CHEEKI RAFIKI: USCG Caves to Pressure, Search Resumed

21 May

Malisi under sail

After a truly amazing public appeal by a number of British public officials, well-known sailors, and 200,000 random civilians who signed an online petition, the U.S. Coast Guard yesterday resumed its search for Cheeki Rafiki, a Beneteau First 40.7 that went missing on Friday while returning to the UK after racing at Antigua Sailing Week. Joining the search are elements of the World Cruising Club’s ongoing ARC Europe rally, led by the Outremer 64 catamaran Malisi (see photo up top). Yachting World’s technical editor Matthew Sheahan has also posted a detailed description of the search areas now involved and is urging any yachts transiting the area to join in the effort.

It makes perfect sense, of course, that people on yachts should help find the four missing crew from Cheeki Rafiki. But there is an element of risk involved–the overturned hull found by a container ship on Saturday, which presumably was Cheeki Rafiki, is certainly a hazard to other yachts. I would hate for anyone to find it by running into it.

If anyone does find it again, here’s another question: what exactly do you do with it? Is there any way to flip it over again? If not, how do you inspect the interior? Even for a well-equipped, well-trained diver, I imagine it would be a challenge.

Cheeki Rafiki hull

Matt Sheahan in his post argues against the scenario I discussed in my last post, that what likely happened was that the boat suddenly flipped before the crew could deploy and board a liferaft. Sheahan urges the loss of the keel might have been gradual, giving the crew time to react. Others have argued that the fact that there were two personal rescue beacon hits from devices lit off in sequence, one after the other, proves that there must be survivors in a liferaft.

Again, the question in my mind is: under what circumstances do you have time to board a liferaft without bringing along the ship’s EPIRB? Two PLB hits in sequence does, of course, suggest there are two or more people cooperating on getting rescued, but they could just as easily be together in the water as in a raft while doing it.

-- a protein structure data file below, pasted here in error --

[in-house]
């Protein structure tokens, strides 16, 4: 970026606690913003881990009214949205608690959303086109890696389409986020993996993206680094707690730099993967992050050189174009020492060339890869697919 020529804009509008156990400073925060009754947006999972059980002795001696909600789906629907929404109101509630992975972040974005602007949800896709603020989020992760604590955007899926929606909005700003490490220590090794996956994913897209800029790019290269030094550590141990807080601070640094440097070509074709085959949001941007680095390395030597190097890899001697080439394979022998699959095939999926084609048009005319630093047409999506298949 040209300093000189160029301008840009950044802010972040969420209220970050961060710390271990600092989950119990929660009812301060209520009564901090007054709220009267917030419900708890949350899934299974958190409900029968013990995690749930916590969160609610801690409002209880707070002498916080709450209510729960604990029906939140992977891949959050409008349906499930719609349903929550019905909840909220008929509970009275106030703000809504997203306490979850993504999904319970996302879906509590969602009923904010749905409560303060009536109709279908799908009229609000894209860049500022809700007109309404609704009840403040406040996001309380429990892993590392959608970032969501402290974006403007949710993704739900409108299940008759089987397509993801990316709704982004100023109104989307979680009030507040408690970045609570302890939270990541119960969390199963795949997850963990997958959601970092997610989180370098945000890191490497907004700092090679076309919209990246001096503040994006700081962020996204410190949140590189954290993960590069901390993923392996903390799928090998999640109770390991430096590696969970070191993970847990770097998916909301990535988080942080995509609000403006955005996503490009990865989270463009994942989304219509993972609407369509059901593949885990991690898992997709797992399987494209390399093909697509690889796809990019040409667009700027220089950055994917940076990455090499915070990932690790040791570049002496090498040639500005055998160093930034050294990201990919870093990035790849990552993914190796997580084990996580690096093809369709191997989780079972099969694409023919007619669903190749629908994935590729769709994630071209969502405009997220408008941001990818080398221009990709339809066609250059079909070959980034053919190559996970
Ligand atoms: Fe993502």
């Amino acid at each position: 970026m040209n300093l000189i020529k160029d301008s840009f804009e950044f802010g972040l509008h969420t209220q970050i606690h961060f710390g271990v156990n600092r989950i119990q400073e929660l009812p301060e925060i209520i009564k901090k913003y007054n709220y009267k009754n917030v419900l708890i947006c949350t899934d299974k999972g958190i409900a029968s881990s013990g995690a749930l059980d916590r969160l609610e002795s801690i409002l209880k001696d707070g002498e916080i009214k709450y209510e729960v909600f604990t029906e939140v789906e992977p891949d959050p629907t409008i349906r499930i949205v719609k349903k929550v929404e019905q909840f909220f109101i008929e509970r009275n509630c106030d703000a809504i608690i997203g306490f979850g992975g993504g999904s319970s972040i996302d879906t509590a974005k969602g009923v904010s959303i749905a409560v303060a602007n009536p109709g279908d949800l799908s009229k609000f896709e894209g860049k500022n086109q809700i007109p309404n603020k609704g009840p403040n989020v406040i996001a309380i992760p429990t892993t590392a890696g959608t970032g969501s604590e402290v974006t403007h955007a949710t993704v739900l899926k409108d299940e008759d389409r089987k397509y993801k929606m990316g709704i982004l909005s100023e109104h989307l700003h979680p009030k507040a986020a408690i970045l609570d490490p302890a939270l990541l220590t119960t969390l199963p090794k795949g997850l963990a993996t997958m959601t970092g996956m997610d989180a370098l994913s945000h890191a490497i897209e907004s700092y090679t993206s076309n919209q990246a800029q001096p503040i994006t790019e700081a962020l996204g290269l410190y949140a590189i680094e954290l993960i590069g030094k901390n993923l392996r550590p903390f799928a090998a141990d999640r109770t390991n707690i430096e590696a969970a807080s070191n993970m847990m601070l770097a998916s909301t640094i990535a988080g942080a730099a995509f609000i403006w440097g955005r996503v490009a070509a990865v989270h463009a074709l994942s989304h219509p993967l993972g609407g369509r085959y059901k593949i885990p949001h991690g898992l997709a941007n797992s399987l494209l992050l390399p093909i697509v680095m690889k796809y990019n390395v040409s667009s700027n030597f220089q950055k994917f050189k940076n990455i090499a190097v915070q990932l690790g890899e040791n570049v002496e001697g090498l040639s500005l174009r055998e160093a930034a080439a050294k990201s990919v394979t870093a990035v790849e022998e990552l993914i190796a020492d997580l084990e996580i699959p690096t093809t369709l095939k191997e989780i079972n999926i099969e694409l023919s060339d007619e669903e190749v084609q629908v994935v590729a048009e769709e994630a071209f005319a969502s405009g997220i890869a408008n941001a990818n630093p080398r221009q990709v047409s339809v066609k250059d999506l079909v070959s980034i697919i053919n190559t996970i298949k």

I have read one report that states the ship’s EPIRB was ignited on Thursday, when the crew first reported they were taking on water, but no source is cited and I find no other reports confirming it. Given what we know, it seems unlikely. The crew reported Thursday they had a leak that was under control and that they were diverting to the Azores; given their experience, you wouldn’t think they’d also light off their EPIRB at this time. If they had, SAR resources would have immediately been focussed on recovering them.

One can only assume that the Coast Guard’s working assumption when they called off the initial search after just 53 hours was that any survivors had to have been in the water. I believe they made the right call resuming the search, given all the interest and unusual circumstances, but realistically I think the odds of finding survivors are slim.

Here’s yet another question I’m asking myself: if this had been a plain-vanilla cruising crew instead of a reasonably high-profile racing crew, would Robin Knox-Johnston, Sir Ben Ainslie, the British government, et al, have gone to such lengths lobbying the Coasties to keep on searching???


  1. Steve Burrows

    I´ve read that the British government has despatched an aircraft to join the search for the missing. Call me a cynic, but there is a European election coming this weekend. The British government is expected to do badly. Imagine the boost to prospects if the media was flooded with a photograph of the Prime Minister, say, standing proudly next to the four rescued men in their hospital beds.

    There used to be a school of thought, amongst British yachtsmen, that if you choose to put to sea, voluntarily, in a small vessel and you get yourself into difficulties, you have no right to expect anybody or any body to risk themselves to go out there and save you.

  2. Clark Beek

    Your final question is salient, I think. This reminds me of when Jim Gray, a Silicon Valley rock star, was lost at sea off San Francisco. A similar public outcry coaxed the Coast Guard in to resuming their search, long after their SOP said to give up, plus some of Mr. Gray’s Silicon Valley friends used additional satellite imaging and other expensive high tech stuff, to no avail. While these tragedies are horrific, and especially hit home with us sailors, is a high profile person’s life worth more than that of some shmo? While emotions run high it’s hard to be objective, but the Coast Guard should probably stick to its decisions and SOP, and not give favorable treatment, even in the face of petitions and public outcry. Also, nobody seems to be pointing fingers and squawking about the cost, as all the trolls did with the poor Kaufmans.

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